Here it is. The big kahuna. The head honcho. This is it, for the United States anyway. The 15-year-old Mall of America in Bloomington, Minnesota is one of the largest single-site retail themed complexes in the whole entire country. A few sites in America offer more retail, such as the King of Prussia Mall in metro Philadelphia, and even the Eastwood Mall in metro Youngstown, Ohio, but due to the Mall of America’s large theme park in the center of the complex, it is the largest overall. However, we’re all pretty much aware of this. The Mall of America is huge, and pretty much everybody and their grandmother knows that. What I’d like to interrogate and focus on is twofold: How does the mall and how has the mall operated within its own framework since the beginning; and secondly, how does the mall operate locally in the Minneapolis-St. Paul metropolitan area?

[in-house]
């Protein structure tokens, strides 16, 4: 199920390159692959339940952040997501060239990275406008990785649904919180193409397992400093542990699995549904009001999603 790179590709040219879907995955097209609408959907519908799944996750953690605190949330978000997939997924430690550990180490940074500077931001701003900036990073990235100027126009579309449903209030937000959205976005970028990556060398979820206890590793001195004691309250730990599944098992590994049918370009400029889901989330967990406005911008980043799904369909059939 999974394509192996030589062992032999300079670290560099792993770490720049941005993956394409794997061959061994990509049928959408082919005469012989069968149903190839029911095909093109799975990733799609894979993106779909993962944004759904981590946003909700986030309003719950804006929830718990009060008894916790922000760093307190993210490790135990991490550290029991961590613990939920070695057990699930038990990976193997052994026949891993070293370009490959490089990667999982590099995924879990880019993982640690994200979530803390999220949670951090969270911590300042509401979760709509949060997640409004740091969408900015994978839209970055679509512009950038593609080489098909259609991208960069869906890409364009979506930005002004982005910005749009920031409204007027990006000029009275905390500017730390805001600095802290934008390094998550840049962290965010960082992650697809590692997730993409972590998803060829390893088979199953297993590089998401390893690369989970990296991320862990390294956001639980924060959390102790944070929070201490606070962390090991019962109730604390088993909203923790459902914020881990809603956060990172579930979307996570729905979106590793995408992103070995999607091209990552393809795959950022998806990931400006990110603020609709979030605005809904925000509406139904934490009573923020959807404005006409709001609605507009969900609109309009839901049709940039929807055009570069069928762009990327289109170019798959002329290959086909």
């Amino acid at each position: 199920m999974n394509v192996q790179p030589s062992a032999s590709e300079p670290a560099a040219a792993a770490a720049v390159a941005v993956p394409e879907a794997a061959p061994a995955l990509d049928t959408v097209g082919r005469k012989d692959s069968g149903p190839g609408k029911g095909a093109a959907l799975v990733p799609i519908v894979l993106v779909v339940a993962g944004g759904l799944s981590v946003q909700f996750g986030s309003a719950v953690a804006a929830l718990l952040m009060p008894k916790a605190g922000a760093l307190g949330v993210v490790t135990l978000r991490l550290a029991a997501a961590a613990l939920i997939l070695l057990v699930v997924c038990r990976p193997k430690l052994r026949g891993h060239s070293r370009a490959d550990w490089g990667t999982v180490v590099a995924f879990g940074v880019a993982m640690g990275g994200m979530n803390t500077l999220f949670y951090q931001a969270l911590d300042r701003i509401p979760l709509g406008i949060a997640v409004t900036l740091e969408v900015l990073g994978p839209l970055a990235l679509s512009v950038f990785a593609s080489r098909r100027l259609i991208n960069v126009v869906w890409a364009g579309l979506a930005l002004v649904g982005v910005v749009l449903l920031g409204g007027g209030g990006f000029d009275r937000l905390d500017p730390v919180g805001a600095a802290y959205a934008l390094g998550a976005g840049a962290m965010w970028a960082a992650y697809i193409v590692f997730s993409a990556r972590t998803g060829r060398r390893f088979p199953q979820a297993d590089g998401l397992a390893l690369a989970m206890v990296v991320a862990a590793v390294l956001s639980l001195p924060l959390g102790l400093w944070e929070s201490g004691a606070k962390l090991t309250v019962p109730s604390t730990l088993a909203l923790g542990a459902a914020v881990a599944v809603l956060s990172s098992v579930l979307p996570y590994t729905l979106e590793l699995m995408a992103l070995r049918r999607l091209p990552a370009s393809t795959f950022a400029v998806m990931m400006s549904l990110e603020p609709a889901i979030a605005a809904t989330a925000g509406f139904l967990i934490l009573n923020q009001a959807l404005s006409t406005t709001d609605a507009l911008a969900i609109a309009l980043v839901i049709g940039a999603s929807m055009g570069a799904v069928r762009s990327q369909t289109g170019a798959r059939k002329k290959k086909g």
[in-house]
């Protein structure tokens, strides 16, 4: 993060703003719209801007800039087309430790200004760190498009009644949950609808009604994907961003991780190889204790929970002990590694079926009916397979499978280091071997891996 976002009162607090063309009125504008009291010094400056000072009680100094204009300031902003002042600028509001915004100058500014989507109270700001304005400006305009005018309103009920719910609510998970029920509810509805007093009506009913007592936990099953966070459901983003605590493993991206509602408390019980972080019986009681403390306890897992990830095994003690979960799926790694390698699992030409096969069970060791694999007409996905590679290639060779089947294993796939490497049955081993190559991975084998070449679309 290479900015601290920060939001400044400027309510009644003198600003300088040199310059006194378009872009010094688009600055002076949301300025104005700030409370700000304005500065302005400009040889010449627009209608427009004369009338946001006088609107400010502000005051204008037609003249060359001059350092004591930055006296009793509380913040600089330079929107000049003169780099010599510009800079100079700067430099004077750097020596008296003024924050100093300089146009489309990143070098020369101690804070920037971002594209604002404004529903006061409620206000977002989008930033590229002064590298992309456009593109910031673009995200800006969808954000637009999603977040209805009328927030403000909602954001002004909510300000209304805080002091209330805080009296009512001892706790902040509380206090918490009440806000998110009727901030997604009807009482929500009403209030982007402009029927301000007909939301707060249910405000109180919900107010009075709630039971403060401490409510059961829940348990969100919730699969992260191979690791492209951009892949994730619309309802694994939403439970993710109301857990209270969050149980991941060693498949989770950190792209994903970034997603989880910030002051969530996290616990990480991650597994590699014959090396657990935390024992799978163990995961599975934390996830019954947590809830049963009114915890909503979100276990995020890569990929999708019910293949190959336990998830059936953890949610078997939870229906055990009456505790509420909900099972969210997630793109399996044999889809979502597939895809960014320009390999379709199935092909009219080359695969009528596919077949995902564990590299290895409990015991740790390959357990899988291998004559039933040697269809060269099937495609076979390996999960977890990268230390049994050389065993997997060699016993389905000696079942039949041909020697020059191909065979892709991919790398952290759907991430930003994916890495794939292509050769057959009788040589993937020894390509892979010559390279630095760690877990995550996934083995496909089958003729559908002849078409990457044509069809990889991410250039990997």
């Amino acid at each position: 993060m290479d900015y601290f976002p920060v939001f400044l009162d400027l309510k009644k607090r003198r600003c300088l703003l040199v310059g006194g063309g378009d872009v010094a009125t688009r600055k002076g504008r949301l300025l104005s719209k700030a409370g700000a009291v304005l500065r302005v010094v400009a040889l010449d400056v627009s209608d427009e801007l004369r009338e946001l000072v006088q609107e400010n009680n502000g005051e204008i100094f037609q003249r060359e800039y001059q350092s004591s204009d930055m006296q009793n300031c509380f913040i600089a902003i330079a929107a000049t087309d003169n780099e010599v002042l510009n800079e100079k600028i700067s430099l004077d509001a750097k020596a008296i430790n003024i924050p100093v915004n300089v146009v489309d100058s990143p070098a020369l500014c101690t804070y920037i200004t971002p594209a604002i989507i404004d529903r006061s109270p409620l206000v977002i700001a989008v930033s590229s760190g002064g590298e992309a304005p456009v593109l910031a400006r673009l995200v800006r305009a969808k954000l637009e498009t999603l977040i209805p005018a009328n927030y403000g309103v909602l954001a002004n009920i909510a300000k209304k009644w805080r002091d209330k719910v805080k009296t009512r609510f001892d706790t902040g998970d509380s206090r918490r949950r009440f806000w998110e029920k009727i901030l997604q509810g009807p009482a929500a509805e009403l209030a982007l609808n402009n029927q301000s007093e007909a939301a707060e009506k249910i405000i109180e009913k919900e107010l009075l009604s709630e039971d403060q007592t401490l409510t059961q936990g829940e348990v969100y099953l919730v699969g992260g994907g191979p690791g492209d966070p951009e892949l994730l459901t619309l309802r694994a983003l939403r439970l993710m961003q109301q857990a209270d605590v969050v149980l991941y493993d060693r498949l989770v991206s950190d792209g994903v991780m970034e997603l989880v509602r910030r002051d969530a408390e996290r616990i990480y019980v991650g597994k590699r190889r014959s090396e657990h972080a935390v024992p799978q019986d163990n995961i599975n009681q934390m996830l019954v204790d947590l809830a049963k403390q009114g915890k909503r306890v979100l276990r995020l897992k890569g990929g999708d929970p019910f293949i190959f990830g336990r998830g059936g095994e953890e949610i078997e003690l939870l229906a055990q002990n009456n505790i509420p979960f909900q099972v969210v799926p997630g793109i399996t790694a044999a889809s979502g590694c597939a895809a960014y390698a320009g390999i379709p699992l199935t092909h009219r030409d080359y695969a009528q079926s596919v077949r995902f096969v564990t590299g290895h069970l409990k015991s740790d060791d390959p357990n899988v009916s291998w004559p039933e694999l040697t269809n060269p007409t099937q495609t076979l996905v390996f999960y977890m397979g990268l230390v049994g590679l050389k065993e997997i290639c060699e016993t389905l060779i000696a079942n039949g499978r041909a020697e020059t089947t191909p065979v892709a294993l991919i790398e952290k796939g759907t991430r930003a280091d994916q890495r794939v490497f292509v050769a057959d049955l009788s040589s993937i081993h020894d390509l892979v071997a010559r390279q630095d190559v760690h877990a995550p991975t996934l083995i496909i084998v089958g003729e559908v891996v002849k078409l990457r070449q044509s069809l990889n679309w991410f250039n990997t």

The Mall of America was born not of necessity, but rather from notions of excessive grandeur. The Twin Cities already had malls, many of them, in fact, and even arguably the very first climate-controlled enclosed regional mall, Southdale Center, opened in 1956 about 10 minutes away from the present Mall of America. It all really began when the Minnesota Vikings and the Minnesota Twins decided to leave their home at the Metropolitan Stadium, where they and various other professional teams played from 1956 to 1981, to new digs at the Hubert H. Humphrey Metrodome in downtown Minneapolis. The stadium was demolished in 1982, and everyone wondered what would become of the site. Unbeknownst to many, the Ghermezian Brothers, who developed the megamall West Edmonton Mall in Canada came a-calling, and by 1986 had signed an agreement with the City of Bloomington for rights to the site for a new megamall, an American version of what the Ghermezians brought to Canada. Various other groups got involved, including Teachers Insurance and Annuity and Melvin Simon & Associates, and each brought money and mall design expertise to the project. They broke ground in 1989, and in August 1992 the Mall of America opened with great fanfare.